17 Disseminated Candidiasis  Problematic diagnosis  Candida isolated from mucosa without invasive disease  Blood cultures positive only 50% of the time in disseminated infection  Decision to treat for Candida – based on each patient  Antifungal therapy is rapidly changing based on addition of new agents and emergence of non-albicans species  Less critically ill and no recent azole exposure—fluconazole 800 mg IV initially, then 400 mg IV daily  More severe illness or recent azole exposure—echocandin  Continue treatment for 2 weeks after last + blood culture and resolution of signs and symptoms of infection  Once patients are clinically stable, IV therapy can be changed to oral

18 Candidal Endocarditis  Rare—usually with exposure to healthcare setting  Increased frequency on prosthetic valves in the first few months after surgery  Diagnosis—culturing candida from emboli or vegetations at the time of valve replacement  Therapy—amphotericin usually considered optimal along with aggressive surgical intervention  High risk patients undergoing induction chemotherapy, bone marrow transplantation, or liver transplant, prophylaxis with antifungal agents can help prevent invasive fungal infections

19 Candidal Endocarditis


21 Cryptococcosis  Cryptococcosis neoformans— an encapsulated budding yeast found worldwide in soil and on dried pigeon dung  Cryptococcosis gatii—related species that can also cause disease  Transmitted via inhalation  Clinically apparent cryptococcal pneumonia is rare in immunocopmetent patients  Most common cause of fungal meningitis

22 Cryptococcus

23 Cryptococcosis  Pulmonary disease: simple nodules  widespread infiltrates  respiratory failure  Three main patterns on CXR in immunocompetent pts  solitary or multiple masses of more than 5 mm in diameter  patchy, segmental or lobar air space consolidation  nodular or reticulonodular interstitial changes  Immunosuppression affects pattern of pulmonary involvement--in AIDS patients interstitial changes are common and often also have lymphadenopathy. 

24 Cryptococcosis

25  Disseminated disease: can involve any organ, but CNS disease predominates  Headache is usually the first symptom of meningitis  Confusion, mental status changes, cranial nerve abnormalities, nausea, vomiting  +/- Nuchal rigidity and meningeal signs  C gatii – neurologic signs due to space occupying lesions  Primary C neoformans infection of skin can mimic bacterial cellulitis  Can see clinical worsening with improved immunologic status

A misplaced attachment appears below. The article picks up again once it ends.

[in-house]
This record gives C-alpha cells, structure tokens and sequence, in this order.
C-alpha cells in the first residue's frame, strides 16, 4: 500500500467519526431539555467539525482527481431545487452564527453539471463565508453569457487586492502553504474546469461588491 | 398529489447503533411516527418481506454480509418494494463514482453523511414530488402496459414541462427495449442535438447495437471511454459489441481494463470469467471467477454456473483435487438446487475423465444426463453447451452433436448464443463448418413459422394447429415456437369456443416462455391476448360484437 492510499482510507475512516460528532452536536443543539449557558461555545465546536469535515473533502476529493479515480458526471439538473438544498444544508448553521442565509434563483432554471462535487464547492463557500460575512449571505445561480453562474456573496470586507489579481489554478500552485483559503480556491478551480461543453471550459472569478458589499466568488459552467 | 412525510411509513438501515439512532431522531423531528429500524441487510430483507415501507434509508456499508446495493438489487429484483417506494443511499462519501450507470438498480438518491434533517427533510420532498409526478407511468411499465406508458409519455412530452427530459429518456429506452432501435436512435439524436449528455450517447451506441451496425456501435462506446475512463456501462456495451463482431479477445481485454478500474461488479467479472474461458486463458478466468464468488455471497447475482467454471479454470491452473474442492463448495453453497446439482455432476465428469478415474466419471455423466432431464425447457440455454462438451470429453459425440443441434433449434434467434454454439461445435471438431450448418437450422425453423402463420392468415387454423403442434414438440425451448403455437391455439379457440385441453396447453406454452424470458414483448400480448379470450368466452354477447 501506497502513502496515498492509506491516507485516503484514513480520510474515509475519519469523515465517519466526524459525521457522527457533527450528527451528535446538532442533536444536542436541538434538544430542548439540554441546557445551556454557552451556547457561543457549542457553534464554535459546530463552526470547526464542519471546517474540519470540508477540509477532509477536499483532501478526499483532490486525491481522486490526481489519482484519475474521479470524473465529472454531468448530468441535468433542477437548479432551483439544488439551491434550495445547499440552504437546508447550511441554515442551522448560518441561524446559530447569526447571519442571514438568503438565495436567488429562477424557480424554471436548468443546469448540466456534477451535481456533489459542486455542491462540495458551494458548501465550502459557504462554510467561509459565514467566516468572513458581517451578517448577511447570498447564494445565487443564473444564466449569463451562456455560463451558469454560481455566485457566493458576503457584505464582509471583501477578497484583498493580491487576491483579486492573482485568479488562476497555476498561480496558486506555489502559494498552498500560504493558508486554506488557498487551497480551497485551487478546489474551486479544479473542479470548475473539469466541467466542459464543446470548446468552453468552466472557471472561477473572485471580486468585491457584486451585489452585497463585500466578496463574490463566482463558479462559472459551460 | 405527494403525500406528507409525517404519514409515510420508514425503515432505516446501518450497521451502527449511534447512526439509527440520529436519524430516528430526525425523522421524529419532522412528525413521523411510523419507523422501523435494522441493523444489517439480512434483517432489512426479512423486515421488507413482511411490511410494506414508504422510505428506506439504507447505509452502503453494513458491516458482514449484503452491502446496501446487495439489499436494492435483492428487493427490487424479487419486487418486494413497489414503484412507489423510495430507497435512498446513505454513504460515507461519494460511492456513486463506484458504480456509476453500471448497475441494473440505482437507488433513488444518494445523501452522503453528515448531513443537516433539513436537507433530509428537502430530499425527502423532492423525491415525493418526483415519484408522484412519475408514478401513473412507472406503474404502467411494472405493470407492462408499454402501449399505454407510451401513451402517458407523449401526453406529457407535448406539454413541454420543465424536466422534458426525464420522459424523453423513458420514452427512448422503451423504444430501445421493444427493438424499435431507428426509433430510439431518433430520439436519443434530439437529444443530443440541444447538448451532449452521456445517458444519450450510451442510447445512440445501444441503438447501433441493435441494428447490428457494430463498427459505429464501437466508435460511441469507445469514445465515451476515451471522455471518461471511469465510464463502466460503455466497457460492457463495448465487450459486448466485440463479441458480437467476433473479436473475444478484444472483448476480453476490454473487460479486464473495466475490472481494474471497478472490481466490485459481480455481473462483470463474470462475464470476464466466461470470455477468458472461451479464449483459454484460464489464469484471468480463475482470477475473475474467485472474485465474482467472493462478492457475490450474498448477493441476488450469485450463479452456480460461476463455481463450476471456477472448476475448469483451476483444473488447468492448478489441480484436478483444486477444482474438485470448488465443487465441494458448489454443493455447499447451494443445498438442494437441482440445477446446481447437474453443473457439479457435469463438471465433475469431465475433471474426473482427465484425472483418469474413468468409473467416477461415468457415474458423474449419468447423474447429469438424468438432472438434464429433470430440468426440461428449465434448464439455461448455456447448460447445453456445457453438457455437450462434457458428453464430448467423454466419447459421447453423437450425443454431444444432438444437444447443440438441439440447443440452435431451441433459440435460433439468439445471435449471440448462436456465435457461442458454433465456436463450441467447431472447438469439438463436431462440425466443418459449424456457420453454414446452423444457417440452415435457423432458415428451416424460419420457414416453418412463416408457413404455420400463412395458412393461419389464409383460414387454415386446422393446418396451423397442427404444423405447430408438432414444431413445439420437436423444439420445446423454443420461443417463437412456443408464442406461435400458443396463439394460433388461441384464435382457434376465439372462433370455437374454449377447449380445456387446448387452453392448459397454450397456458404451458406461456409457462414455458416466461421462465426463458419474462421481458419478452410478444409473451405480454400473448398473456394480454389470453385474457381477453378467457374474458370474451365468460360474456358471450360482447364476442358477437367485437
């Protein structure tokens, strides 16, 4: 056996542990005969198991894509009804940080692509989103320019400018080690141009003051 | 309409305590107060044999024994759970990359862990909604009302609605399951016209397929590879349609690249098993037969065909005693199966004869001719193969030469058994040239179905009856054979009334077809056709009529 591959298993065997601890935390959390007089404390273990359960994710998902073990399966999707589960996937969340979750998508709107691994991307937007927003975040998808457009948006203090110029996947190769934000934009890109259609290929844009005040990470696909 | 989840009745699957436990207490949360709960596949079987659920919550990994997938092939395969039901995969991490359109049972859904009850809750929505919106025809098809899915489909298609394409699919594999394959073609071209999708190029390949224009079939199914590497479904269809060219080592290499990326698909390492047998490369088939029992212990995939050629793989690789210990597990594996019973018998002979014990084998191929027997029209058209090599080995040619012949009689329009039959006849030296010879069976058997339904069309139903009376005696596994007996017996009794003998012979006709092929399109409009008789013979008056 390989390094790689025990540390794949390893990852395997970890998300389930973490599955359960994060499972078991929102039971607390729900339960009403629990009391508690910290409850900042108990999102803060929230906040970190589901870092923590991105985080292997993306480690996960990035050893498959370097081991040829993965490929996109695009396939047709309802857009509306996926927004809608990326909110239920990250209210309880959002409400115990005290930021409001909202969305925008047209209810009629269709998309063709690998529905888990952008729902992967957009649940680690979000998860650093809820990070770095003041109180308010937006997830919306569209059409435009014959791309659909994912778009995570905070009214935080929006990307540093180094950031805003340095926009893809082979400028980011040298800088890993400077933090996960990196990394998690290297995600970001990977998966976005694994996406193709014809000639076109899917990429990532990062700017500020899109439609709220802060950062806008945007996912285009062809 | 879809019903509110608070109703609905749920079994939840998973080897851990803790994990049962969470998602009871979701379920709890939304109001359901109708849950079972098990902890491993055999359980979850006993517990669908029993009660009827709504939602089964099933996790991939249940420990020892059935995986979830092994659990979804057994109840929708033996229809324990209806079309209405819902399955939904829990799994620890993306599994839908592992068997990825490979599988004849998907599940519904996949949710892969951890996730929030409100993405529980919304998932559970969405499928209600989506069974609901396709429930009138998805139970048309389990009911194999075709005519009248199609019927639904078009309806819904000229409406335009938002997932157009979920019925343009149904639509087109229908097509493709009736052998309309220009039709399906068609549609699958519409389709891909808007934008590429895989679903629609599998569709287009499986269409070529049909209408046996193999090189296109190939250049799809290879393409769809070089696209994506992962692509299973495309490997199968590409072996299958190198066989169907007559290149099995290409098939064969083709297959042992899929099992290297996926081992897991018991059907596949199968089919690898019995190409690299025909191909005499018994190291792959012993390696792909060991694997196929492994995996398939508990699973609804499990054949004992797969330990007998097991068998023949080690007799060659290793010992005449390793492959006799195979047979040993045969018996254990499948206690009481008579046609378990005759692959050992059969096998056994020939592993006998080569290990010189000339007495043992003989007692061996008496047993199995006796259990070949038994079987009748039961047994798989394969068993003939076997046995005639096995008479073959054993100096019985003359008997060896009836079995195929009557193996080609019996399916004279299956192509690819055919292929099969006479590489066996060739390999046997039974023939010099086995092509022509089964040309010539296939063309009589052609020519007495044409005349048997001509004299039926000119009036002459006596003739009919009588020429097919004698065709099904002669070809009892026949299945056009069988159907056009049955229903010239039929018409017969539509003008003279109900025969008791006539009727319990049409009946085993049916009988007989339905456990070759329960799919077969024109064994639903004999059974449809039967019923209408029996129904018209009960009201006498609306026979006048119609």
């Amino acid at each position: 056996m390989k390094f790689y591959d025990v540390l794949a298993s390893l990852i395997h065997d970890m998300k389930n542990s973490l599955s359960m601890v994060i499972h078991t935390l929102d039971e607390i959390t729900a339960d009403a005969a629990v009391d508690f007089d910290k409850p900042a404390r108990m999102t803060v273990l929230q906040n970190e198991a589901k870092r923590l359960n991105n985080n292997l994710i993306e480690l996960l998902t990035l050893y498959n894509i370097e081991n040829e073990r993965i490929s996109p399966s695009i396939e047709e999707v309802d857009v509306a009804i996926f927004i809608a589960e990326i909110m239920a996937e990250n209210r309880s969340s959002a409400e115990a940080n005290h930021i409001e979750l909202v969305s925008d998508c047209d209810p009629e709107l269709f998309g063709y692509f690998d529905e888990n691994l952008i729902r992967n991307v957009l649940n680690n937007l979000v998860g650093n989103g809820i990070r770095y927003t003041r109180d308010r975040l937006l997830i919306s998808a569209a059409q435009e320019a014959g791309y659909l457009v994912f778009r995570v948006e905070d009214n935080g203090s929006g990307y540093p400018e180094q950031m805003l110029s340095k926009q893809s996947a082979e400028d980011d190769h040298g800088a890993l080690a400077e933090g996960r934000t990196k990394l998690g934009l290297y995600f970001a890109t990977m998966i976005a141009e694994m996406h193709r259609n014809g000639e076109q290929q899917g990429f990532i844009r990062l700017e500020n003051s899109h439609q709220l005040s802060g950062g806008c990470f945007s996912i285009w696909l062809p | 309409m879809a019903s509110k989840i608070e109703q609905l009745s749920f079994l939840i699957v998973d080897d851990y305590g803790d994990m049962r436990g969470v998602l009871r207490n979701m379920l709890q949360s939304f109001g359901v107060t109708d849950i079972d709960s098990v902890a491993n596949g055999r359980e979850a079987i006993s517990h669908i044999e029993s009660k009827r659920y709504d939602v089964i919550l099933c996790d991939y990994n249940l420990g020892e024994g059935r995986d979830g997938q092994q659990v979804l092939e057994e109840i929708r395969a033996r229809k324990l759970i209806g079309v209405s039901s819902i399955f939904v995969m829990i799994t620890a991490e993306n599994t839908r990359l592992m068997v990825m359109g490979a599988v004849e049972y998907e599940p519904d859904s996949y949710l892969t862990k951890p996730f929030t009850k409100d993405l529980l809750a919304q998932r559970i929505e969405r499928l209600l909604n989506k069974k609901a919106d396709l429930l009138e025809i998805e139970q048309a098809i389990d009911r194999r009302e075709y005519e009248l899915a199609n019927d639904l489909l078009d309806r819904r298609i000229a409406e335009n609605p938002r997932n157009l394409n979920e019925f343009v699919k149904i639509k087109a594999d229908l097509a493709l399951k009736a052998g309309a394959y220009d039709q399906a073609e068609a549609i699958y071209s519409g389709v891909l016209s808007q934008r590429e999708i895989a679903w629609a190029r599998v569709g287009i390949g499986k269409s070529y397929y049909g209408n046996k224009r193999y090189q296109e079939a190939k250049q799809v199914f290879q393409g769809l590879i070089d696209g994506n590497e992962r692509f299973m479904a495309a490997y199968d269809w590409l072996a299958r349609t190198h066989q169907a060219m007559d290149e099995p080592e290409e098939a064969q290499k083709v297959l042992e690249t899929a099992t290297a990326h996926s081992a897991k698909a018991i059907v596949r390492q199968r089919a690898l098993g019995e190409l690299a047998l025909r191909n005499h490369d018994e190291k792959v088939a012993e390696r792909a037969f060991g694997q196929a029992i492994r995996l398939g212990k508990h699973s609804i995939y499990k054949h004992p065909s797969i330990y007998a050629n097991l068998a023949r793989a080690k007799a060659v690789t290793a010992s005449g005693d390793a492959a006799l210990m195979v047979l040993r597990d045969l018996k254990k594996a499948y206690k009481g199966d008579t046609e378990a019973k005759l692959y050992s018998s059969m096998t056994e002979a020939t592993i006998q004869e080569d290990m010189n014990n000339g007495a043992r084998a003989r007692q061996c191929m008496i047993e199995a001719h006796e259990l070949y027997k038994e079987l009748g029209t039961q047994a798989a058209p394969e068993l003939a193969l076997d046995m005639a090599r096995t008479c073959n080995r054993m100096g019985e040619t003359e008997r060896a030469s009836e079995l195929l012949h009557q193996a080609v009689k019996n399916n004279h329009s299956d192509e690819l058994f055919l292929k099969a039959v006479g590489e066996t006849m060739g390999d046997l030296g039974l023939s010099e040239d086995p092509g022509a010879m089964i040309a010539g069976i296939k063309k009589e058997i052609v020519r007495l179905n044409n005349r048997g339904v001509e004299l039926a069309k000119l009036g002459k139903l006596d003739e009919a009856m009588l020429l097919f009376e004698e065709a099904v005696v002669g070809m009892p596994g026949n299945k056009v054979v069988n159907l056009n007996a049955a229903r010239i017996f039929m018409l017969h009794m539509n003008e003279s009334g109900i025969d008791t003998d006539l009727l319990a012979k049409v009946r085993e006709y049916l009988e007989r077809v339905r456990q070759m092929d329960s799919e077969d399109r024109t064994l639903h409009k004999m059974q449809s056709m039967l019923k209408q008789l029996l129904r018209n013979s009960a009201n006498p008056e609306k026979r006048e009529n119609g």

26 Cryptococcosis



29  Respiratory tract disease—diagnosed by culture of respiratory secretions or pleural fluid  Meningeal/CNS disease—lumbar puncture is preferred diagnostic procedure  Increased opening pressure, variable pleocytosis, increased protein, decreased glucose  Gram stain of CSF—budding, encapsulated fungal cells  Cryptococcal capsular antigen in CSF and culture together establish diagnosis in over 90% of cases  MRI is more sensitive than CT in finding CNS abnormalities such as cryptococcomas

30 Cryptococcosis  Initial azole therapy—not recommended for acute cryptococcal meningitis  IV amphotericin B initially x 2 weeks, followed by 8 weeks of oral fluconazole  Can add flucytosine—improved survival but increased risk for toxicity  Frequent repeated LPs or ventricular shunting if there is high CSF pressure or hydrocephalus  Switching from IV amphotericin B to oral fluconazole—  Favorable clinical response (decreased temperature, improvement in headache, N/V, and MMSE score)  Improvement in CSF biochemical parameters  Conversion of CSF culture to negative

31 Cryptococcosis  Similar regimen for non-AIDS patients with cryptococcal meningitis – continue until CSF cultures are negative and CSF antigen titers are below 1:8  Maintenance antifungal therapy is important after acute episode in HIV cases  Fluconazole 200 mg/daily is preferred maintenance therapy  Possible to stop secondary prophyalxis with fluconazole in pts with AIDS who have had good response to antiretroviral therapy  Patients without AIDS—6-12 months of fluconazole as maintenance therapy

32 Cryptococcosis  Poor prognostic factors for cryptococcosis:  Activity of predisposing conditions  Increased age  Organ failure  Lack of spinal fluid pleocytosis  High initial antigen titer  Decreased mental status  Increased ICP  Disease outside the nervous system